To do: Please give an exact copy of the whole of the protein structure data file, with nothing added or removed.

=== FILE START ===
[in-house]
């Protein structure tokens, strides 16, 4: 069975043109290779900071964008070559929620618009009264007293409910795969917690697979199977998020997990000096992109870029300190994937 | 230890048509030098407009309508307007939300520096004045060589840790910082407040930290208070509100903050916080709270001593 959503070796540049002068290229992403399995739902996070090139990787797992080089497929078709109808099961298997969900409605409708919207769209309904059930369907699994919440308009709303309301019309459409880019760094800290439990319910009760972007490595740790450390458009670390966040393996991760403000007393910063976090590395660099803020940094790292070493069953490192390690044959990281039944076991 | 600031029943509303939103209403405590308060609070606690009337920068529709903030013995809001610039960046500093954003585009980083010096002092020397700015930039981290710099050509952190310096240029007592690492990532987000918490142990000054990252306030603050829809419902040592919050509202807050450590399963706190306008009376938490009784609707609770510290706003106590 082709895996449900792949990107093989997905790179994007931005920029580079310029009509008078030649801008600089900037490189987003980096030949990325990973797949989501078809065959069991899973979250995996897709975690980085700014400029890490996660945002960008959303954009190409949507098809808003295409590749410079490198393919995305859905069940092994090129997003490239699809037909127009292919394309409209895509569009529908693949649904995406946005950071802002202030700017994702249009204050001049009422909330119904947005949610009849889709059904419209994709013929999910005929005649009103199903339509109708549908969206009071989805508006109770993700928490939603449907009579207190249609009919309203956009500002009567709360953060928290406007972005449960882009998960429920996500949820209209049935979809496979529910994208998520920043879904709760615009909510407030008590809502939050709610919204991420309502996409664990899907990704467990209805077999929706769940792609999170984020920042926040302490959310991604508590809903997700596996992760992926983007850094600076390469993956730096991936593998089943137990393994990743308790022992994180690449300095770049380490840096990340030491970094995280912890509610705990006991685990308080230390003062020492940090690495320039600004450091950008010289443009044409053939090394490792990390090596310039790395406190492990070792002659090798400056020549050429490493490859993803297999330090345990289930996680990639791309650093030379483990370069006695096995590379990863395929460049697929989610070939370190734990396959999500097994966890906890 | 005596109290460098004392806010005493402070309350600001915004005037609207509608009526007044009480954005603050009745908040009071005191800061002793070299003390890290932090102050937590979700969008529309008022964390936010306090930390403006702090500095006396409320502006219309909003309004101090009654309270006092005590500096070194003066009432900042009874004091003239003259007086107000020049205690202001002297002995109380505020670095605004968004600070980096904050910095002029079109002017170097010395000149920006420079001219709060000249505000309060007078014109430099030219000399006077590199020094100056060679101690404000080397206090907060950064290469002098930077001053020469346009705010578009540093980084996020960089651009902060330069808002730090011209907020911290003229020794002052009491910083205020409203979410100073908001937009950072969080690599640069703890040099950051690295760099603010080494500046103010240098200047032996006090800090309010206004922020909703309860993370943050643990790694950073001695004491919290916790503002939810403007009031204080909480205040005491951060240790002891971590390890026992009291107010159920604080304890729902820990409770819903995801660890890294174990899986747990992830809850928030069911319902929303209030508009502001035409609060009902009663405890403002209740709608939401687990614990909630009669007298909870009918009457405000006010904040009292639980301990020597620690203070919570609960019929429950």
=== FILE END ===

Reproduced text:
[in-house]
């Protein structure tokens, strides 16, 4: 069975043109290779900071964008070559929620618009009264007293409910795969917690697979199977998020997990000096992109870029300190994937 | 230890048509030098407009309508307007939300520096004045060589840790910082407040930290208070509100903050916080709270001593 959503070796540049002068290229992403399995739902996070090139990787797992080089497929078709109808099961298997969900409605409708919207769209309904059930369907699994919440308009709303309301019309459409880019760094800290439990319910009760972007490595740790450390458009670390966040393996991760403000007393910063976090590395660099803020940094790292070493069953490192390690044959990281039944076991 | 600031029943509303939103209403405590308060609070606690009337920068529709903030013995809001610039960046500093954003585009980083010096002092020397700015930039981290710099050509952190310096240029007592690492990532987000918490142990000054990252306030603050829809419902040592919050509202807050450590399963706190306008009376938490009784609707609770510290706003106590 082709895996449900792949990107093989997905790179994007931005920029580079310029009509008078030649801008600089900037490189987003980096030949990325990973797949989501078809065959069991899973979250995996897709975690980085700014400029890490996660945002960008959303954009190409949507098809808003295409590749410079490198393919995305859905069940092994090129997003490239699809037909127009292919394309409209895509569009529908693949649904995406946005950071802002202030700017994702249009204050001049009422909330119904947005949610009849889709059904419209994709013929999910005929005649009103199903339509109708549908969206009071989805508006109770993700928490939603449907009579207190249609009919309203956009500002009567709360953060928290406007972005449960882009998960429920996500949820209209049935979809496979529910994208998520920043879904709760615009909510407030008590809502939050709610919204991420309502996409664990899907990704467990209805077999929706769940792609999170984020920042926040302490959310991604508590809903997700596996992760992926983007850094600076390469993956730096991936593998089943137990393994990743308790022992994180690449300095770049380490840096990340030491970094995280912890509610705990006991685990308080230390003062020492940090690495320039600004450091950008010289443009044409053939090394490792990390090596310039790395406190492990070792002659090798400056020549050429490493490859993803297999330090345990289930996680990639791309650093030379483990370069006695096995590379990863395929460049697929989610070939370190734990396959999500097994966890906890 | 005596109290460098004392806010005493402070309350600001915004005037609207509608009526007044009480954005603050009745908040009071005191800061002793070299003390890290932090102050937590979700969008529309008022964390936010306090930390403006702090500095006396409320502006219309909003309004101090009654309270006092005590500096070194003066009432900042009874004091003239003259007086107000020049205690202001002297002995109380505020670095605004968004600070980096904050910095002029079109002017170097010395000149920006420079001219709060000249505000309060007078014109430099030219000399006077590199020094100056060679101690404000080397206090907060950064290469002098930077001053020469346009705010578009540093980084996020960089651009902060330069808002730090011209907020911290003229020794002052009491910083205020409203979410100073908001937009950072969080690599640069703890040099950051690295760099603010080494500046103010240098200047032996006090800090309010206004922020909703309860993370943050643990790694950073001695004491919290916790503002939810403007009031204080909480205040005491951060240790002891971590390890026992009291107010159920604080304890729902820990409770819903995801660890890294174990899986747990992830809850928030069911319902929303209030508009502001035409609060009902009663405890403002209740709608939401687990614990909630009669007298909870009918009457405000006010904040009292639980301990020597620690203070919570609960019929429950």